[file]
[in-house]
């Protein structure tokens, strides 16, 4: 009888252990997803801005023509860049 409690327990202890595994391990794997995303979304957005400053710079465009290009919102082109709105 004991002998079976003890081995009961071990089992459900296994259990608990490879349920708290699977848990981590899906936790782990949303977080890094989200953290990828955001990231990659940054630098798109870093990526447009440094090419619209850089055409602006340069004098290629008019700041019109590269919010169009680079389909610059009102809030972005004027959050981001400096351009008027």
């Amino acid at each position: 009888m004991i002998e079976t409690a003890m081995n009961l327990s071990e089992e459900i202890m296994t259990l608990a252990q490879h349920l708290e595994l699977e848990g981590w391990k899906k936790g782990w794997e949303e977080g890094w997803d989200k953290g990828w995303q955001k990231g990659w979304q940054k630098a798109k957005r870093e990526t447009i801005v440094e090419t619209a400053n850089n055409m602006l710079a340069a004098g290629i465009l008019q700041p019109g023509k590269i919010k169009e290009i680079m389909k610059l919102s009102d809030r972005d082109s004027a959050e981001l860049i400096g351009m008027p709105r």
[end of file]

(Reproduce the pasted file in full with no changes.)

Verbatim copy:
[in-house]
């Protein structure tokens, strides 16, 4: 009888252990997803801005023509860049 409690327990202890595994391990794997995303979304957005400053710079465009290009919102082109709105 004991002998079976003890081995009961071990089992459900296994259990608990490879349920708290699977848990981590899906936790782990949303977080890094989200953290990828955001990231990659940054630098798109870093990526447009440094090419619209850089055409602006340069004098290629008019700041019109590269919010169009680079389909610059009102809030972005004027959050981001400096351009008027």
């Amino acid at each position: 009888m004991i002998e079976t409690a003890m081995n009961l327990s071990e089992e459900i202890m296994t259990l608990a252990q490879h349920l708290e595994l699977e848990g981590w391990k899906k936790g782990w794997e949303e977080g890094w997803d989200k953290g990828w995303q955001k990231g990659w979304q940054k630098a798109k957005r870093e990526t447009i801005v440094e090419t619209a400053n850089n055409m602006l710079a340069a004098g290629i465009l008019q700041p019109g023509k590269i919010k169009e290009i680079m389909k610059l919102s009102d809030r972005d082109s004027a959050e981001l860049i400096g351009m008027p709105r």